5. Finally, the demo aspect that allows users to see the effect. You’ll need to integrate each API into its mini front-end web application. What happens when you release a new feature? (Note: get feedback on your APIs from this integration team, whoever they are. Particularly on documentation.)

Pricing, limits, and throttling

  1. Do all of your customers get the same price for an API? Limits/throttling? Are there different pricing tiers? Are you allowed to list these tiers publicly?
    All these factors affect the organization and documentation differently.
  2. Your content/technical writers need to provide documentation, regardless. Otherwise, not having clear answers will impede the app-building process, negatively affecting the overall user experience and opinion of your portal.

SDKs.

  1. There are many different ways to create an SDK, including from scratch. It could become costly to develop and maintain. Let alone for your technical writers to document each upgrade. In step 1-2-3, remember? Much more difficult to document in as few words as possible.
  2. Before you go down this (often pricey) road, do a little research. Figure out the most popular programming languages your customers are using, and the most common use case for the type of applications they are creating. For example, a mobile app developer would prefer to use React.js because it’s compatible with both an Android and Apple app store launch.

Whew! Your API developer portal team, your whole organization, and your executive advocates have a lot of work ahead.

3. The success of your APIs comes from your well-oiled API machine. (You, API technology provider)

From your design strategy.

I can’t think of a single company that didn’t start with one “A-team.” This is a single software engineering team deploying all APIs for a proof of concept to test the market. I often hear this when approaching the concept of a standard data model: “We’re fine. We don’t need to think about a common data model. It’s just us.”

Indeed! This philosophy often works when there’s one team doing all of the API development. However, it’s not scalable.

  • Think two years into the future when your API program is officially created, and more teams begin to join the mix. Unless a design strategy has been implemented, the net result will be that each side is designing their APIs in a silo.
  • Over a few years, this will create a data divergence where APIs within the same company eventually become incompatible with one another. For example, different means of authentication, data elements, status codes, error responses, even product, and endpoint naming.

At this juncture, your customer is forced to handle all of your design discrepancies within their application, which leads to a stack of technical debt. And a whole lot of work. For an application that uses raw API calls, this becomes a nightmare to maintain.

Fast forward two years. Three API teams have each developed 20 APIs for the “hotels” domain with good adoption from their customers. A new customer enters the mix and wishes to combine APIs from all three teams. The problem is that each of the APIs returns a different data name/format for the hotel check-in date parameter:

  1. hotel_search: “checkInDateTime” as 2019/11/01_17:20:28+00:00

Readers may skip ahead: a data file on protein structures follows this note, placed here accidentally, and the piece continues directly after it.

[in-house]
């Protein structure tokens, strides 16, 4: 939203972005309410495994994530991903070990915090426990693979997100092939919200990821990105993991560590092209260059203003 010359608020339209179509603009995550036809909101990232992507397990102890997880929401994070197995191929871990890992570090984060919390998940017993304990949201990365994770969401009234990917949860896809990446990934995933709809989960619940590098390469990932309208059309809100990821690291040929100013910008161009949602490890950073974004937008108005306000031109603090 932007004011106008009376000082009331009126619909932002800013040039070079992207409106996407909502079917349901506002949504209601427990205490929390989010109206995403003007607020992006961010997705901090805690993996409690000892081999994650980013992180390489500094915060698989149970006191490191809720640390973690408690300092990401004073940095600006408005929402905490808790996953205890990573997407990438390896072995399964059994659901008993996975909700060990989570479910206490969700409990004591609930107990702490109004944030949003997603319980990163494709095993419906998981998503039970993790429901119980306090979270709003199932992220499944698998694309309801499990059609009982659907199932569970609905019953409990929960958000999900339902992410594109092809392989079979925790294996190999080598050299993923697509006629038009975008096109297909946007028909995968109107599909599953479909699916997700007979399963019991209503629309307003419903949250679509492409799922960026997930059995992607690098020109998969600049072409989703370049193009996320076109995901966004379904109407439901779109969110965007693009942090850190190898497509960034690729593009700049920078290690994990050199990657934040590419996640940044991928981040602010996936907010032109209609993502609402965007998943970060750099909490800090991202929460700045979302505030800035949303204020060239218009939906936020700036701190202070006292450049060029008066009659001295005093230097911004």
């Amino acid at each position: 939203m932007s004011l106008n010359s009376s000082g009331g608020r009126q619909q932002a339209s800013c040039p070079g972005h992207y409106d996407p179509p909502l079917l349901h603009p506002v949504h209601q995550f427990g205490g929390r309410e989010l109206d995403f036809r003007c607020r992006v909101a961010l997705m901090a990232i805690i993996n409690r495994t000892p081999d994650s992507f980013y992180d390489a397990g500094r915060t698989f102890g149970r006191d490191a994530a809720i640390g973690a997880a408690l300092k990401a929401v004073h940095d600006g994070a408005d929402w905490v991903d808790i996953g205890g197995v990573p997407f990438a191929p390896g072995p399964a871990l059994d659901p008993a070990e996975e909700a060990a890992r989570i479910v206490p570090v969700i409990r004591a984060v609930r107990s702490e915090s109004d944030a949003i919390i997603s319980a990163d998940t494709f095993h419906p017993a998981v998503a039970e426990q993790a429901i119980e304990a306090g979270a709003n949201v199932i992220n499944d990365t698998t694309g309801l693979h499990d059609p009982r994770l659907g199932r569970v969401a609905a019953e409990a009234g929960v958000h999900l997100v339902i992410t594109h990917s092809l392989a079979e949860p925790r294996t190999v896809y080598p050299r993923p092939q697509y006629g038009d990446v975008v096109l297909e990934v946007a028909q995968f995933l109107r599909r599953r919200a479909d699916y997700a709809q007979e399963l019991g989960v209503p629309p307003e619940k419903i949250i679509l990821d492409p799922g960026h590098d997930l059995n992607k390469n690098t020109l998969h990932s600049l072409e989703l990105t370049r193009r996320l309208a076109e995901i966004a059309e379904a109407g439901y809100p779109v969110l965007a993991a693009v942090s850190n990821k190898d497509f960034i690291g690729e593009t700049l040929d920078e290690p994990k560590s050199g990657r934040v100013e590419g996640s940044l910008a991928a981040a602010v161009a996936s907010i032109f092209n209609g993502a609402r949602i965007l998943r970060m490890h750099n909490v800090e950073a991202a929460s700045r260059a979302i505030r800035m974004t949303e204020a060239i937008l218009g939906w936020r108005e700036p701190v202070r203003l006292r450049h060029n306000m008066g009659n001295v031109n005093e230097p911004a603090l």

2. hotel_details: “check_in_date” as 2019-11-01 + “check_in_time” as 17:20:28+00:00
  3. hotel_book: “check_in” as 2019-11-01T17:20:28+00:00

Your application developers are now forced to convert the format within their application backend for each of your endpoints. Call to call. How punishing!

  • Their application calls hotel_search to display results to the user.
  • The user “clicks” on one of the hotels for more detail. The check-in date needs to be parsed, converted, and passed to the next request in hotel_details.
  • The user goes to book the hotel. You’ve probably figured it out; the application needs to parse, convert, and pass the check-in date/time in the new format for the request in hotel_book if the user decides to book the hotel.

This is just for one parameter! Imagine the complexity of this application if there are 50 or more data discrepancies across your APIs. The rule? The more consistent your design across API suites, the more an app developer can re-use existing code. Request and response parameters, status codes, error responses, the lot.

Fast forward five years. One hundred API teams have developed 2000 APIs for the flights, hotels, rail, rental car, and bus domains. At least five significant versions exist for each API. Sixty percent of your customers are still using v1. The ultimate complexity has turned into a major complication for the success of your customers and the success of your API program.

  • Your company must now keep five versions of the same API “alive” as it’s too costly for your customers to version up.
  • Remember, your application developers are creating their features and probably using other API technology providers.
  • They have become so burdened with the upkeep of maintaining such a complex application using your APIs that it would take them years to version-up.

Don’t force your customers to shop the market for other API technology providers in your domain. Put together a design strategy within your organization to ensure consistency.

API management program. You guessed it: an API management program is a program to manage your APIs. Put together a design strategy within your organization to ensure consistency. This can be done in so many ways—programmatically and with API design “evangelists” and architects to lead design strategy across your organization. If programmatically, this is executed best via an API management platform (e.g., Apigee, Mulesoft, Kong) where teams can re-use standard design components, like data libraries. Also, API management platforms consist of an API gateway, which is infinitely configurable, so you’ll need an API gateway team to build, configure, and maintain it. Including the implementation of your pricing strategy, throttling, request authentication, and authorization.

4. The success of your API program depends on the success of your customer.

Imagine self-teaching yourself organic chemistry. Some of us could probably do it…with some pain and torture. But…why, though? Now imagine for a moment that your customers may experience some issues integrating your APIs. Easy to imagine! Actually, inevitable. Because it always happens.